Warm weather in Death Valley pushed the temperature north of 128 degrees Fahrenheit a few weeks ago – something that’s much higher than what’s normal for the region for this time of the year. And at present, another bout of above-normal heat is building up in the region, which could cause temperatures to soar over the weekend. The high temperature on July 11 is expected to reach 130 degrees, which is quite close to the record 134 F temperature that was set there in the year 1913. The 134-degree mark is the present world record for the highest temperature ever recorded on Earth. 

Death Valley, along with the Mojave Desert and Nye County, is under an excessive heat warning till July 12, according to the National Weather Service. The region has been experiencing extremely warm weather for the last few days. On July 7, the temperature in the area rose to 126 degrees, and the following day, the high hit 126 degrees yet again.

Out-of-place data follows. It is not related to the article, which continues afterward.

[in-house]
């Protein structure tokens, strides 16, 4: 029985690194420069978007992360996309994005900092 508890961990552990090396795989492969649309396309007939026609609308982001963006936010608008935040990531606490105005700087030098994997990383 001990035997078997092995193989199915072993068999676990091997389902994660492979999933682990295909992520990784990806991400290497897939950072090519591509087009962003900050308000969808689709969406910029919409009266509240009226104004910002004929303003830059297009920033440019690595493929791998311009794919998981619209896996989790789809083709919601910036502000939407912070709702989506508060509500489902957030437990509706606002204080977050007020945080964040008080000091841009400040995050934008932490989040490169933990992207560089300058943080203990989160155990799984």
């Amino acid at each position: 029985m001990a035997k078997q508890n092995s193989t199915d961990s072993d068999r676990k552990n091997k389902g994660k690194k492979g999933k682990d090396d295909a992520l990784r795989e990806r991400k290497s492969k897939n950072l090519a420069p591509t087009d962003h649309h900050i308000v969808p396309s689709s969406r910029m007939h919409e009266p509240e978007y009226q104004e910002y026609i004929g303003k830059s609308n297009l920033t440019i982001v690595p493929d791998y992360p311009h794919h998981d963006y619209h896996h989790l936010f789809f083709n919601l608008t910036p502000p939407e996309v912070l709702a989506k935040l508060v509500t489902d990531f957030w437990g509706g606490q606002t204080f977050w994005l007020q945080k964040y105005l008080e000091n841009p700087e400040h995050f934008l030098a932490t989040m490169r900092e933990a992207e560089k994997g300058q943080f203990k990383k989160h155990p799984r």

Abby Wines, the spokesperson for the Death Valley National Park told AccuWeather, “This is an extremely hot place for us to live and work, as well as it is for people to visit. There is something to be said for climatizing, so a person who acclimatizes to a high altitude, their body can adjust somewhat to dealing with extreme heat.”

The National Weather Service announced that the stretch of extreme weather extending till the end of the week could give rise to “dangerously hot conditions.” The Owens Valley and western Mojave Desert could experience temperatures as high as 110 degrees. Residents of Bishop, California already witnessed a record-high temperature of 105 degrees Fahrenheit on July 6. The following day, the temperature hit 107 degrees, and the day after, the mercury soared to 109 degrees in the region.